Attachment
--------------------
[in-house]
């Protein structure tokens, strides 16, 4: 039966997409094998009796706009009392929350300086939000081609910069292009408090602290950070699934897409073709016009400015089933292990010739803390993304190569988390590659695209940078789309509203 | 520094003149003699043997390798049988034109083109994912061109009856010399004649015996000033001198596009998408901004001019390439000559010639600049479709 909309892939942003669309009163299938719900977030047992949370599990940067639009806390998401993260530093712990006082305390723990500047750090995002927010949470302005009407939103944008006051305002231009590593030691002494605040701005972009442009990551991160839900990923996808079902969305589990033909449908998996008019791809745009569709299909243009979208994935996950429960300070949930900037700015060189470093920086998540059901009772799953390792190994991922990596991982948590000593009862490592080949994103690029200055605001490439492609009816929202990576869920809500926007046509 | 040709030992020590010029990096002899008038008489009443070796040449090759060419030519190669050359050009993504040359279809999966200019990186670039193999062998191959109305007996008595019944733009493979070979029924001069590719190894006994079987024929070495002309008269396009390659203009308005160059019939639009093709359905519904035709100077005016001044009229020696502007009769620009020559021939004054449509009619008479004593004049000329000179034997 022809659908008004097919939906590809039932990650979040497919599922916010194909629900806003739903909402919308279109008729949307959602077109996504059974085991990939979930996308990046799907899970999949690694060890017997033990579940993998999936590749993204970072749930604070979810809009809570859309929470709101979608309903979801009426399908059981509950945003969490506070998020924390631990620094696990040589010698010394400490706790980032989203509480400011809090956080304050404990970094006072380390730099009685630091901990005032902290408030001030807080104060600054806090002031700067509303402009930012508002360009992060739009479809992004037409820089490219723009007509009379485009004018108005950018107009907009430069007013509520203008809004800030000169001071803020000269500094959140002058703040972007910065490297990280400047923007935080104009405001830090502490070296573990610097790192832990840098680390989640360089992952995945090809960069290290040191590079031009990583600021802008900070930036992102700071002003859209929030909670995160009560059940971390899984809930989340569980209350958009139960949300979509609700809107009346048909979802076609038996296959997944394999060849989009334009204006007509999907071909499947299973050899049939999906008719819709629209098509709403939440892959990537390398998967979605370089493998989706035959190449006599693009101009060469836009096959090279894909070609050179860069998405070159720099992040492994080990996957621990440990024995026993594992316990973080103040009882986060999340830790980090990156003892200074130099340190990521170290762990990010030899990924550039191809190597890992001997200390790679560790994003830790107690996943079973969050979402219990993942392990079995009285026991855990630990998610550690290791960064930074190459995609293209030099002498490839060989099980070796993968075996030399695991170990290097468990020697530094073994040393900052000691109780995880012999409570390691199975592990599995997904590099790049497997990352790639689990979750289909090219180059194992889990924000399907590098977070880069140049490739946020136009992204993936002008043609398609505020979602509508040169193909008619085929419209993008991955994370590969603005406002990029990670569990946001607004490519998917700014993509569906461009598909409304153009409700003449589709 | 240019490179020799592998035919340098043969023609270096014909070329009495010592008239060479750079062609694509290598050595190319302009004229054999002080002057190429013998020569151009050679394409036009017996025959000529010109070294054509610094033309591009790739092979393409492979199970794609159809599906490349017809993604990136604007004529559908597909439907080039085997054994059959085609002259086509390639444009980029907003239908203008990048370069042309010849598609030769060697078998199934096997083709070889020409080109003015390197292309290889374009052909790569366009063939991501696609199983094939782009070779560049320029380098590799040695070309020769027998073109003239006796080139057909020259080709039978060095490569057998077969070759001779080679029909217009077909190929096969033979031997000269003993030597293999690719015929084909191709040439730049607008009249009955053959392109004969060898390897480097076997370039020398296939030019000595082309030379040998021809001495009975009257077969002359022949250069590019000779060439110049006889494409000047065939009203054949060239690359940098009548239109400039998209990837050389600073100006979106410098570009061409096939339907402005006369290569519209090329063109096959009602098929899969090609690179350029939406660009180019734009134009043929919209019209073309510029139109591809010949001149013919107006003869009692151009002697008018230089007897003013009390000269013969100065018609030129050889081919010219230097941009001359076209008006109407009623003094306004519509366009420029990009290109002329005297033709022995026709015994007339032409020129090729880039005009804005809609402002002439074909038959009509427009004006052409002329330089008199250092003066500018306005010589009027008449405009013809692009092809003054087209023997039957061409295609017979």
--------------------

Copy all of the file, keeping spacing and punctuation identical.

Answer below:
[in-house]
């Protein structure tokens, strides 16, 4: 039966997409094998009796706009009392929350300086939000081609910069292009408090602290950070699934897409073709016009400015089933292990010739803390993304190569988390590659695209940078789309509203 | 520094003149003699043997390798049988034109083109994912061109009856010399004649015996000033001198596009998408901004001019390439000559010639600049479709 909309892939942003669309009163299938719900977030047992949370599990940067639009806390998401993260530093712990006082305390723990500047750090995002927010949470302005009407939103944008006051305002231009590593030691002494605040701005972009442009990551991160839900990923996808079902969305589990033909449908998996008019791809745009569709299909243009979208994935996950429960300070949930900037700015060189470093920086998540059901009772799953390792190994991922990596991982948590000593009862490592080949994103690029200055605001490439492609009816929202990576869920809500926007046509 | 040709030992020590010029990096002899008038008489009443070796040449090759060419030519190669050359050009993504040359279809999966200019990186670039193999062998191959109305007996008595019944733009493979070979029924001069590719190894006994079987024929070495002309008269396009390659203009308005160059019939639009093709359905519904035709100077005016001044009229020696502007009769620009020559021939004054449509009619008479004593004049000329000179034997 022809659908008004097919939906590809039932990650979040497919599922916010194909629900806003739903909402919308279109008729949307959602077109996504059974085991990939979930996308990046799907899970999949690694060890017997033990579940993998999936590749993204970072749930604070979810809009809570859309929470709101979608309903979801009426399908059981509950945003969490506070998020924390631990620094696990040589010698010394400490706790980032989203509480400011809090956080304050404990970094006072380390730099009685630091901990005032902290408030001030807080104060600054806090002031700067509303402009930012508002360009992060739009479809992004037409820089490219723009007509009379485009004018108005950018107009907009430069007013509520203008809004800030000169001071803020000269500094959140002058703040972007910065490297990280400047923007935080104009405001830090502490070296573990610097790192832990840098680390989640360089992952995945090809960069290290040191590079031009990583600021802008900070930036992102700071002003859209929030909670995160009560059940971390899984809930989340569980209350958009139960949300979509609700809107009346048909979802076609038996296959997944394999060849989009334009204006007509999907071909499947299973050899049939999906008719819709629209098509709403939440892959990537390398998967979605370089493998989706035959190449006599693009101009060469836009096959090279894909070609050179860069998405070159720099992040492994080990996957621990440990024995026993594992316990973080103040009882986060999340830790980090990156003892200074130099340190990521170290762990990010030899990924550039191809190597890992001997200390790679560790994003830790107690996943079973969050979402219990993942392990079995009285026991855990630990998610550690290791960064930074190459995609293209030099002498490839060989099980070796993968075996030399695991170990290097468990020697530094073994040393900052000691109780995880012999409570390691199975592990599995997904590099790049497997990352790639689990979750289909090219180059194992889990924000399907590098977070880069140049490739946020136009992204993936002008043609398609505020979602509508040169193909008619085929419209993008991955994370590969603005406002990029990670569990946001607004490519998917700014993509569906461009598909409304153009409700003449589709 | 240019490179020799592998035919340098043969023609270096014909070329009495010592008239060479750079062609694509290598050595190319302009004229054999002080002057190429013998020569151009050679394409036009017996025959000529010109070294054509610094033309591009790739092979393409492979199970794609159809599906490349017809993604990136604007004529559908597909439907080039085997054994059959085609002259086509390639444009980029907003239908203008990048370069042309010849598609030769060697078998199934096997083709070889020409080109003015390197292309290889374009052909790569366009063939991501696609199983094939782009070779560049320029380098590799040695070309020769027998073109003239006796080139057909020259080709039978060095490569057998077969070759001779080679029909217009077909190929096969033979031997000269003993030597293999690719015929084909191709040439730049607008009249009955053959392109004969060898390897480097076997370039020398296939030019000595082309030379040998021809001495009975009257077969002359022949250069590019000779060439110049006889494409000047065939009203054949060239690359940098009548239109400039998209990837050389600073100006979106410098570009061409096939339907402005006369290569519209090329063109096959009602098929899969090609690179350029939406660009180019734009134009043929919209019209073309510029139109591809010949001149013919107006003869009692151009002697008018230089007897003013009390000269013969100065018609030129050889081919010219230097941009001359076209008006109407009623003094306004519509366009420029990009290109002329005297033709022995026709015994007339032409020129090729880039005009804005809609402002002439074909038959009509427009004006052409002329330089008199250092003066500018306005010589009027008449405009013809692009092809003054087209023997039957061409295609017979």